Ishida Bungu is a stationary store based in Hakodate, Hokkaido (Northern Japan).  I came to learn of their inks only very recently via discussions of Hakodate Twighlight ad Gagome on the pen forums.  You can buy Ishida Bunga inks at the White Rabbit Express service.  They do not ship outside of Japan.

Gagome is often cited as the pick of the Ishida Bungu ink offering.  There complete line up of inks goes as follows;

  1. Hakodate Twighlight (blue)
  2. Hakodate Curry (yellow/brown)
  3. School Brown (brown)
  4. Gagome (Brown Algae)
  5. Astringent Black? (Thats what Google translate said…)
  6. Hakodateyama (green)
  7. Yawatazaka Blue (blue)
  8. Hockey Rouge (red)

*Picture below taken from Ishida Bungu website.


Hakodate Curry is a curious ink and curious theme for an ink.  After some Googling I discover the ink was named after a famous dish served in the city’s most famous restaurant- namely Gotokuen restaurant built in 1879.  Apparently Hakodate curry, often referred to as “English curry” is traditionally served from a silver gravy dish.  I have noticed a definite colonial theme going on with these Ishida Bungu inks.  After further investigations I discover Hakodate curry is in fact a Beef curry.  Beef?  Yes I think this must be an “English curry” if it has beef in it.  For a Hindu this curry is looking worse and worse by the second!  Only the English would think of making a curry out of our most sacred and holy animal- the cow!  Interestingly the colour does not resemble the famous Hakodate curry  after which it is named, which is more red in colour- perhaps it has tomato in it?  I know this as there is a picture of the curry on the bottle’s label (see above).  Perhaps I will write down the recipe for Hakodate curry if I can find it in this ink and post it up next to a picture of the curry for comparison.  I notice they did not use the same label for the outer box. Perhaps they fear it would scare off innocent Japanese browsers in their stationary store!  I say this in jest of course.

*Please note Hakodate curry was not created by the English but by the second owner of the 120- year old Gotoken restaurant, who trained at the Imperial Hotel.  The proper name for the curry is in fact Gotoken curry, and though it was not devised by the English, it was definitely “inspired” by them, perhaps with some heavy irony.  In which case some of my humorous comments above about the beef ingredients still stand!

Here is the ink bottle and box.  Note the different labels, with the box featuring a picture of the famous Gotoken restaurant and the bottle featuring the curry itself.


As with all the Ishida Bungu inks, the cap has a bespoke label- here again denoting to the Gotoken restaurant and the date of its establishment.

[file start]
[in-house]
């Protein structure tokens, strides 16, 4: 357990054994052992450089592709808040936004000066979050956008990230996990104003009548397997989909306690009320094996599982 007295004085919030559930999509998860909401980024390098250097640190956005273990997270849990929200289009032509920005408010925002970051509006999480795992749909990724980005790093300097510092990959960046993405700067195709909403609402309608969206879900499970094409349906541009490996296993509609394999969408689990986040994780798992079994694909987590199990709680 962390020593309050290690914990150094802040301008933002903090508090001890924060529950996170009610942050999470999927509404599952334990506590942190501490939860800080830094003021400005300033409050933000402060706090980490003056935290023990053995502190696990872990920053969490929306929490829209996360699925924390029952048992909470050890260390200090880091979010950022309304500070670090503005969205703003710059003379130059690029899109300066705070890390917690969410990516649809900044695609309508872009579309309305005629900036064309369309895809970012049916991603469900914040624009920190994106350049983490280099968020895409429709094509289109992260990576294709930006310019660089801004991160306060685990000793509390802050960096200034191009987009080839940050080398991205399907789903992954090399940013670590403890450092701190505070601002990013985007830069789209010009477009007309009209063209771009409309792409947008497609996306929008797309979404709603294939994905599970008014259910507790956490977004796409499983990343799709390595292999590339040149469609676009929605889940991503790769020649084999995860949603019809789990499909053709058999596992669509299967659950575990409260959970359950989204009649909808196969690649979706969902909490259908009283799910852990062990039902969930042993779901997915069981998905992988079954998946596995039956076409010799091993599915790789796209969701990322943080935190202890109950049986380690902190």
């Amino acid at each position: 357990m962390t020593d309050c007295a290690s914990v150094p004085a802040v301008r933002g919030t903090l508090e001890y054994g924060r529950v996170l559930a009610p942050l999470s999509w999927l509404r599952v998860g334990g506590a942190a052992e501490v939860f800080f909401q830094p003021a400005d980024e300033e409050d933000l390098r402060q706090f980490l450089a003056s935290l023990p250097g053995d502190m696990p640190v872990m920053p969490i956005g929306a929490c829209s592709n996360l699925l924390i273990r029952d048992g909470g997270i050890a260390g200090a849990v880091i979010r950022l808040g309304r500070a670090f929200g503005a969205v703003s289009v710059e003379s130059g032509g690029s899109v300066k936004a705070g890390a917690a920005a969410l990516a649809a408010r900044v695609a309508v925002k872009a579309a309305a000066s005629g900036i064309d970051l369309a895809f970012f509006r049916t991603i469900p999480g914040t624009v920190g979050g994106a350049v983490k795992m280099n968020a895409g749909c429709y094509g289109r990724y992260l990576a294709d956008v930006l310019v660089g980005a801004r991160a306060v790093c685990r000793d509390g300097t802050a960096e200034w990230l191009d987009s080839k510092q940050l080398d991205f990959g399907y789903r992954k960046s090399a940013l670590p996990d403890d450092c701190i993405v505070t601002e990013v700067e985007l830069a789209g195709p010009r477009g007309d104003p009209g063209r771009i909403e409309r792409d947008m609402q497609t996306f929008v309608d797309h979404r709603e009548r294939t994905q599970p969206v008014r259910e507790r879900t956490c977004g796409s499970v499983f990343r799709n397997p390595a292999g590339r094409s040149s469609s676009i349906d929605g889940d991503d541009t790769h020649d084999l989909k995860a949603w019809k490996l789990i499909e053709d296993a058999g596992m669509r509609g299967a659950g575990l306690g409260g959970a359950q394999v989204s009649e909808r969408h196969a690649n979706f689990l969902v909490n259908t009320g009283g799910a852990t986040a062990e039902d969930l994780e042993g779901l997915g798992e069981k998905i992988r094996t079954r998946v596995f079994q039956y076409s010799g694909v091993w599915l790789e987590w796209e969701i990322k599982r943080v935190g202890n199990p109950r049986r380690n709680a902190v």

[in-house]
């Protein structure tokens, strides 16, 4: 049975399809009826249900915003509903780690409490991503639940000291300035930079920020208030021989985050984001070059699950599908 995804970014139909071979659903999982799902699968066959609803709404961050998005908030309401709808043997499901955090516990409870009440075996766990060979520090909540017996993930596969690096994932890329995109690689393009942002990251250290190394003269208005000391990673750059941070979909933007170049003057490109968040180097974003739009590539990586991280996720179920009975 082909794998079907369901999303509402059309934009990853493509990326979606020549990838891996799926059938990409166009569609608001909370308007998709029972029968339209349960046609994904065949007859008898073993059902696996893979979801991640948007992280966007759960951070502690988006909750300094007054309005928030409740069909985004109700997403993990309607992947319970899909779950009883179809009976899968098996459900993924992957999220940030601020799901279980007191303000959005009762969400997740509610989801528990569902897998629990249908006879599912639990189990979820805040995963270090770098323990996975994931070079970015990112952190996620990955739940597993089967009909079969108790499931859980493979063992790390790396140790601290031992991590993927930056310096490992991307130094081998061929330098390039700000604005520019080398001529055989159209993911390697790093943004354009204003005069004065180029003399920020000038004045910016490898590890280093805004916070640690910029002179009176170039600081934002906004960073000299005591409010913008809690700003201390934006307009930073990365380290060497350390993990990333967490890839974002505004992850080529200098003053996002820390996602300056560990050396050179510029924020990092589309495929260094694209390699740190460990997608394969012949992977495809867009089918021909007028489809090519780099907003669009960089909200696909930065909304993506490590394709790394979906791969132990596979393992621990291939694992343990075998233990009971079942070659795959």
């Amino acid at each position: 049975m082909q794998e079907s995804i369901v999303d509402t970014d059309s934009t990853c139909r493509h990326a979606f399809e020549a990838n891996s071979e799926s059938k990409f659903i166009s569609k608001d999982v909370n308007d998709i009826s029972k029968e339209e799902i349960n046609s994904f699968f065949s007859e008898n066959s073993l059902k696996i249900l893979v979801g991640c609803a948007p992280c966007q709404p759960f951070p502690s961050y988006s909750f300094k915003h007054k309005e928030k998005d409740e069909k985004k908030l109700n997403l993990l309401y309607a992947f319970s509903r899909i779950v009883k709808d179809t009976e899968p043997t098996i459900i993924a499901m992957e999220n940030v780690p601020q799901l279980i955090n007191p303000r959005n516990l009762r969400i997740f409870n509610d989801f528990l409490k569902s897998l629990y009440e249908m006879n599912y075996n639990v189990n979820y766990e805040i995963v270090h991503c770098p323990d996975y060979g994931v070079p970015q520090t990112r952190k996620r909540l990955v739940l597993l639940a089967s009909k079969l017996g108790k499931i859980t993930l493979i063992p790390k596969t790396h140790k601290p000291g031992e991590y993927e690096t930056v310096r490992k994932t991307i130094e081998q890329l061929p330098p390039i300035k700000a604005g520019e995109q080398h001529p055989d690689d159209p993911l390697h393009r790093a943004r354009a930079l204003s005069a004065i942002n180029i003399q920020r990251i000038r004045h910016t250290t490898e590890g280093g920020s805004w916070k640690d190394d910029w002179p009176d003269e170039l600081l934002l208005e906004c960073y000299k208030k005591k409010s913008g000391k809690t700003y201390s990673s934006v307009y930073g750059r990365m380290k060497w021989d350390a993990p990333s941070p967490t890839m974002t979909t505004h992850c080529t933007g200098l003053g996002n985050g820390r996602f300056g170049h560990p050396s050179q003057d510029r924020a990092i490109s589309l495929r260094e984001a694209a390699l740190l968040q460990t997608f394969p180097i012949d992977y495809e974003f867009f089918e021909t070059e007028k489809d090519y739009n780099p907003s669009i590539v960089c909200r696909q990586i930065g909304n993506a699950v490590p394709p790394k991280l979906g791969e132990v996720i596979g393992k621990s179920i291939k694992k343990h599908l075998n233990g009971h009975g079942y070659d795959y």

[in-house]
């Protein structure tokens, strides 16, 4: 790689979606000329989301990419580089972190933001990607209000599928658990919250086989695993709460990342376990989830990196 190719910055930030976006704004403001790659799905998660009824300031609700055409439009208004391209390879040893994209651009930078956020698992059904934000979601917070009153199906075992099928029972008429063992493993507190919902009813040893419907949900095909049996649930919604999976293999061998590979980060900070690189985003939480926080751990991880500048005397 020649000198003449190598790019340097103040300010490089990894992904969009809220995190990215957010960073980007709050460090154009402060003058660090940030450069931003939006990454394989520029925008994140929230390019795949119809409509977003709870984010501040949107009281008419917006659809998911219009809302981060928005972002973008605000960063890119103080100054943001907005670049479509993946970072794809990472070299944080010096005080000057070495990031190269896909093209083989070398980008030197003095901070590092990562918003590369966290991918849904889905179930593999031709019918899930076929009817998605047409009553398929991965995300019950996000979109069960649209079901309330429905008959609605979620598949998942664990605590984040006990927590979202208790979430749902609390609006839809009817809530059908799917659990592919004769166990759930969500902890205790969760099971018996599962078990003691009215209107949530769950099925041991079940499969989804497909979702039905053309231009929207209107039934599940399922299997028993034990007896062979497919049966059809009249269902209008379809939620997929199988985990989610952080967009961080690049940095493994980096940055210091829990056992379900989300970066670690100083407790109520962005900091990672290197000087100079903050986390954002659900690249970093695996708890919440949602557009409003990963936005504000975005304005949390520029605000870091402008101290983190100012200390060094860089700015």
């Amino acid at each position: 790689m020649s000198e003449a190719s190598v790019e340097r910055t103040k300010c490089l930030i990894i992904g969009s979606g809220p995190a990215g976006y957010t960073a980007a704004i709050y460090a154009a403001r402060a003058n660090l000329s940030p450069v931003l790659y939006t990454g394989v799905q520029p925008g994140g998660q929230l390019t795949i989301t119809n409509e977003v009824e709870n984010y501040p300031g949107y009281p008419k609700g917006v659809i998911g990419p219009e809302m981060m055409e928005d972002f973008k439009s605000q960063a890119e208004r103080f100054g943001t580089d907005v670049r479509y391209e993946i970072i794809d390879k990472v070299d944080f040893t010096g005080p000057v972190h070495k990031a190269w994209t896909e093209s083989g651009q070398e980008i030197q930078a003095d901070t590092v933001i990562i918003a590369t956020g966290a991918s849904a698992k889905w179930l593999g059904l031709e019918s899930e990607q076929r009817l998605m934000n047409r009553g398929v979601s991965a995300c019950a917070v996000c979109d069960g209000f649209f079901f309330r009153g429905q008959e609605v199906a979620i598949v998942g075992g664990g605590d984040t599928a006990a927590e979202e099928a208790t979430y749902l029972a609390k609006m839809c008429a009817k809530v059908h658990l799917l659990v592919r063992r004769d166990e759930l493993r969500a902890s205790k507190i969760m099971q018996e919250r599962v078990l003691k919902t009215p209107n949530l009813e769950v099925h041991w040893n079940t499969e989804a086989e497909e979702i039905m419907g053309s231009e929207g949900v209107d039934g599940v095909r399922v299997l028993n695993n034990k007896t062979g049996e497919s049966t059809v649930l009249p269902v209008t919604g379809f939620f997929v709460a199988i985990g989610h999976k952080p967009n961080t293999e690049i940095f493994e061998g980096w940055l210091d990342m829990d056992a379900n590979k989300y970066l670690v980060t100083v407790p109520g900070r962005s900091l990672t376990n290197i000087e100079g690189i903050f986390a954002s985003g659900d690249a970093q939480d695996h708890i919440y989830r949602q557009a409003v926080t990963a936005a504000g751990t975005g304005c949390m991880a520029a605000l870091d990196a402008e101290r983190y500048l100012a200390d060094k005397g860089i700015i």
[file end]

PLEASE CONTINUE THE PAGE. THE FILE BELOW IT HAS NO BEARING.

Here is a a writing sample on Hobonichi TR paper.  It is a fairly wet ink that takes quite a while to dry.


Looking at it here I can see some similarities to KWZ Honey…


hmmmm, kind of but not really…

Given the unusual colour range of Yellow-Brown that Hakodate Curry occupies I don’t have many similar inks for comparisons.  I have just 5 yellows in total in my ink collection, Hakodate Curry, Kingdom Note’s Chrysaora Helvola, KWZ Honey and Montblanc Golden Yellow and BunguBox Sweet Potato Yellow.  We can safely discount the last two given they are bright sunshine hues.  But how does Chrysaora Helvola compare...


No Chrysaora Helvola is much brighter is more orangey like KWZ Honey, so not very comparable either.  There is a Kobe ink Taisanji yellow which I think would be a better approximation, but alas I have neither a bottle or sample of it.


It’s all about the shading…

Hakodate curry is a yellow-brown ink which shades clearly from yellow to brown with a dark brown outline.

Here is a sample of Hakodate Curry on Hobonichi TR paper.  Note the dark brown outline where the ink pools around the edges…


And again here…


The texture and shading of Hakodate Currey remind me a lot of BunguBox 88 and Shosaikan’s Shin Zan.  Not in terms of colour, as those are both clearly greens, but just in terms of the way they shade from yellow to green with a strong green outline.  Here are some examples;

Shosaikan Shin-zan


BunguBox Green Tea 88…IMG_0076.jpg

Neither Shin-zan nor Green Tea 88 have any sheening properties, as far as I’m aware.  They are really all about the shading, just like Hakodate Curry.


In conclusion I am not so keen on this ink.  I love the concept of this ink i.e. the quirky labels, it’s ties to the Hakodate history and culture etc.  In this sense it is very well thought through and executed, like the entire Ishida Bungu ink line, in fact.  However, the ink itself just does nothing for me.  As far as yellows go I much prefer KN’s yellow jellyfish Chrysaora Helvola.  Colour-wise it DOES look like a curry.  Though when I looked up the Hakodate Curry itself, it’s more of an orangey colour.  I wish this ink resembled the actual Hakodate Curry more.

On the plus side, I do appreciate its shading properties.  As stated earlier, it shades in exactly the same way as BunguBox 88 and Shin-zan.  Strangely, all three inks share another characteristic- their unpleasant texture.  I’m not sure how to describe it, but the texture of this ink is not nice.  It doesn’t feel smooth or velvety at all, unlike Gagome or School Brown.  I would be loath to use it an any of my piston fill pens- well except for maybe my TWSBI’s.  But then they were built for experimenting with dangerous ink.  In conclusion then, I couldn’t really recommend this ink.

Perhaps Hakodate Curry will grow on me, like “English curry” will grow on the Japanese…I wouldn’t count on it.